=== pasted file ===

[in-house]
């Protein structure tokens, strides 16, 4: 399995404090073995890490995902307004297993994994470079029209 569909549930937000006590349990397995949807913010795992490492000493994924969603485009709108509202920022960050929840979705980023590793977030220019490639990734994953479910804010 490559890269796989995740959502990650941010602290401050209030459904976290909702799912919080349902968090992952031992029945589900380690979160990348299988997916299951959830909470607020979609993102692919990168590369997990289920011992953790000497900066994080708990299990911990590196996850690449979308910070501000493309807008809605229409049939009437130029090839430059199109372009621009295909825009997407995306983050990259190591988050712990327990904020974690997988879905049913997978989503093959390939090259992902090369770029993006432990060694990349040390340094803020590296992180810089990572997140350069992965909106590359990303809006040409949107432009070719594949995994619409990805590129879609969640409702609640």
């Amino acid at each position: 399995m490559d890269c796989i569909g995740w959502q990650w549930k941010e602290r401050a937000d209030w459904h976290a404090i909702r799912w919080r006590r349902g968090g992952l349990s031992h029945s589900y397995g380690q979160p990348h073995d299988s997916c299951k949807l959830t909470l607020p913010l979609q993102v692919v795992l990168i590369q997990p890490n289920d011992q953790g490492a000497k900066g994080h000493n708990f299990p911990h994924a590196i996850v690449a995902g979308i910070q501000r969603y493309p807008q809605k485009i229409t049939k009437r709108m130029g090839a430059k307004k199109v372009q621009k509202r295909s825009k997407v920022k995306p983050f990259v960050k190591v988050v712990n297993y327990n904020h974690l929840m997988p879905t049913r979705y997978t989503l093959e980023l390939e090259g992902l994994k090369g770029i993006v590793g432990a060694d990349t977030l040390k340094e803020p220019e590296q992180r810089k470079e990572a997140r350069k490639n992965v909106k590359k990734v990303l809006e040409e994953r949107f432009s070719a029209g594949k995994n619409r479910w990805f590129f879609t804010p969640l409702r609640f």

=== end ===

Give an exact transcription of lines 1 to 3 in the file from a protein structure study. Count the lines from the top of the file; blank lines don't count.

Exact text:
[in-house]
């Protein structure tokens, strides 16, 4: 399995404090073995890490995902307004297993994994470079029209 569909549930937000006590349990397995949807913010795992490492000493994924969603485009709108509202920022960050929840979705980023590793977030220019490639990734994953479910804010 490559890269796989995740959502990650941010602290401050209030459904976290909702799912919080349902968090992952031992029945589900380690979160990348299988997916299951959830909470607020979609993102692919990168590369997990289920011992953790000497900066994080708990299990911990590196996850690449979308910070501000493309807008809605229409049939009437130029090839430059199109372009621009295909825009997407995306983050990259190591988050712990327990904020974690997988879905049913997978989503093959390939090259992902090369770029993006432990060694990349040390340094803020590296992180810089990572997140350069992965909106590359990303809006040409949107432009070719594949995994619409990805590129879609969640409702609640």
């Amino acid at each position: 399995m490559d890269c796989i569909g995740w959502q990650w549930k941010e602290r401050a937000d209030w459904h976290a404090i909702r799912w919080r006590r349902g968090g992952l349990s031992h029945s589900y397995g380690q979160p990348h073995d299988s997916c299951k949807l959830t909470l607020p913010l979609q993102v692919v795992l990168i590369q997990p890490n289920d011992q953790g490492a000497k900066g994080h000493n708990f299990p911990h994924a590196i996850v690449a995902g979308i910070q501000r969603y493309p807008q809605k485009i229409t049939k009437r709108m130029g090839a430059k307004k199109v372009q621009k509202r295909s825009k997407v920022k995306p983050f990259v960050k190591v988050v712990n297993y327990n904020h974690l929840m997988p879905t049913r979705y997978t989503l093959e980023l390939e090259g992902l994994k090369g770029i993006v590793g432990a060694d990349t977030l040390k340094e803020p220019e590296q992180r810089k470079e990572a997140r350069k490639n992965v909106k590359k990734v990303l809006e040409e994953r949107f432009s070719a029209g594949k995994n619409r479910w990805f590129f879609t804010p969640l409702r609640f």